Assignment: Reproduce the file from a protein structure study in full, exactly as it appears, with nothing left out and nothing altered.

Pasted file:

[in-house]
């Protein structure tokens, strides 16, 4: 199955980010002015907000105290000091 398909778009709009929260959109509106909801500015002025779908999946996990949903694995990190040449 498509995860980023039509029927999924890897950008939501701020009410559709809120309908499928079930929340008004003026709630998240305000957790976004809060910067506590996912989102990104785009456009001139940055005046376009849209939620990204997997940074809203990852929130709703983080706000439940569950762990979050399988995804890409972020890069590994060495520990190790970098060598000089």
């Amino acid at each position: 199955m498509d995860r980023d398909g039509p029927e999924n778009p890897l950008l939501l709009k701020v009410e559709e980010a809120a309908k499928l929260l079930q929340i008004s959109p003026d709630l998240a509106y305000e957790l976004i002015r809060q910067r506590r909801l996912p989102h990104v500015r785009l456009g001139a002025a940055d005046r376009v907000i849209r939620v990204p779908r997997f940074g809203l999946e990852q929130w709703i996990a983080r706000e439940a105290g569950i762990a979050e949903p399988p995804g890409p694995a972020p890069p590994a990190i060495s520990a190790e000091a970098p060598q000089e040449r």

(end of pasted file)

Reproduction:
[in-house]
């Protein structure tokens, strides 16, 4: 199955980010002015907000105290000091 398909778009709009929260959109509106909801500015002025779908999946996990949903694995990190040449 498509995860980023039509029927999924890897950008939501701020009410559709809120309908499928079930929340008004003026709630998240305000957790976004809060910067506590996912989102990104785009456009001139940055005046376009849209939620990204997997940074809203990852929130709703983080706000439940569950762990979050399988995804890409972020890069590994060495520990190790970098060598000089």
């Amino acid at each position: 199955m498509d995860r980023d398909g039509p029927e999924n778009p890897l950008l939501l709009k701020v009410e559709e980010a809120a309908k499928l929260l079930q929340i008004s959109p003026d709630l998240a509106y305000e957790l976004i002015r809060q910067r506590r909801l996912p989102h990104v500015r785009l456009g001139a002025a940055d005046r376009v907000i849209r939620v990204p779908r997997f940074g809203l999946e990852q929130w709703i996990a983080r706000e439940a105290g569950i762990a979050e949903p399988p995804g890409p694995a972020p890069p590994a990190i060495s520990a190790e000091a970098p060598q000089e040449r």